There are plenty of things in life
that make you angry and a tax hike is usually one of them. However, sin
companies making outrageous profits from heavily protected monopoly or
duopoly gaming licences is even worse, so this commentator is delighted
to see the Victorian Government clobbering the poker machine industry
with a tax increase that will bring in an extra $45 million a year.
Kennett Government did some very good things and some very bad things
when it came to privatisation but getting full value for lucrative
gaming licences was not one of its strong suits.
Kerry Packer’s PBL bought Crown Casino in an all scrip deal unveiled in December 1998 that valued the business at $1.6 billion.
Crown shareholders were issued with 90.4 million PBL shares which at
the time were worth $555 million based on PBL’s share price of $6.14.
Add to that the $1 billion in Crown debt and you got the $1.6 billion valuation on a complex that cost more than $2 billion
to build. However, PBL shares have since soared to last night’s close
of $14.97 so those same 90.4 million PBL shares issued to Crown
shareholders are now worth $1.35 billion. PBL and its $7 billion
controlling shareholder can easily afford an extra tax bill of $7
million a year.
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Tabcorp was particularly hard hit yesterday
because the increase in the poker machine levy from $1,533 to $3,033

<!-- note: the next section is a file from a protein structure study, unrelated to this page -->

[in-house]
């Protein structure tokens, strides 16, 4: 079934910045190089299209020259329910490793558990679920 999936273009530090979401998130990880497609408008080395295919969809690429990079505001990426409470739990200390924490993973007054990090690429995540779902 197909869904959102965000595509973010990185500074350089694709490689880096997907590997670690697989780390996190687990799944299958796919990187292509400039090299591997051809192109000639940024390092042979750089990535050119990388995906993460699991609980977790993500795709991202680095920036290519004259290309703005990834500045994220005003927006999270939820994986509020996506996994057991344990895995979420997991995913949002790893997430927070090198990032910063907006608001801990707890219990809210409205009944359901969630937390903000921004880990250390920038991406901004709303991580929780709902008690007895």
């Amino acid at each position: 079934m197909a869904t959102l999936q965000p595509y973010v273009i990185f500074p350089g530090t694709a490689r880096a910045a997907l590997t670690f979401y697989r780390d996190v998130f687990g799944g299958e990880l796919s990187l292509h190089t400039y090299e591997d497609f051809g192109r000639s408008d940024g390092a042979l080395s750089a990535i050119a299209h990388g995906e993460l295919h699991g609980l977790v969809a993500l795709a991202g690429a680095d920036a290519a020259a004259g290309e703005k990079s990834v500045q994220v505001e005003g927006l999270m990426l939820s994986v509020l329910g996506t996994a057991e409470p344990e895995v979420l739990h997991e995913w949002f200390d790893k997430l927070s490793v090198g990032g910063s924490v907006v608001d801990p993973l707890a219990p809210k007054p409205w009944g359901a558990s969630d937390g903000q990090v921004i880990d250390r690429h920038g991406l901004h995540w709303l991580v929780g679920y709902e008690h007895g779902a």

will cost it $21 million a year. Sure, this will be tax deductible so
Canberra will share in the pain but the stock tumbled 70c to $15.92
yesterday and lost a further 9c to $15.83 in a weaker market this
morning as it hit a new five-month low.
However, don’t feel too
sorry for Tabcorp, the $8 billion giant that was floated by the Kennett
government for just $675 million or $2.25 a share in August 1994. Then
opposition leader John Brumby, the man who announced yesterday’s slug,
was accused of sabotaging the float with threats to introduce new
competition but even the top of the government’s selling range was only
$2.70 a share.
Tabcorp has been such a cash machine it has paid
out about $5 a share in fully franked dividends over the past decade
and the first CEO Ross Wilson walked out in 2002 with a shareholding
showing gross profits of almost $60 million.
Then you have the
incredible greed being shown by the four trustees of Tattersalls,
fellow duopolist with Tabcorp in the non-Crown Victorian poker machine
market, who want a $100 million payout as part of the $2 billion
Tattersalls float. To take action in the Supreme Court just highlights
the obscene profits and greed of those waxing fat off Victoria’s
legions of problem gamblers who can least afford to enrich the pokies
Tattersalls were given their pokies licence for free
in 1991 – arguably the greatest act of incompetence by the Cain-Kirner
governments – and they are an insidious and secretive organisation that
sponsors everything that moves to distract attention from the financial
pain they inflict on the community.
To sum up my reaction in two words: sucked in.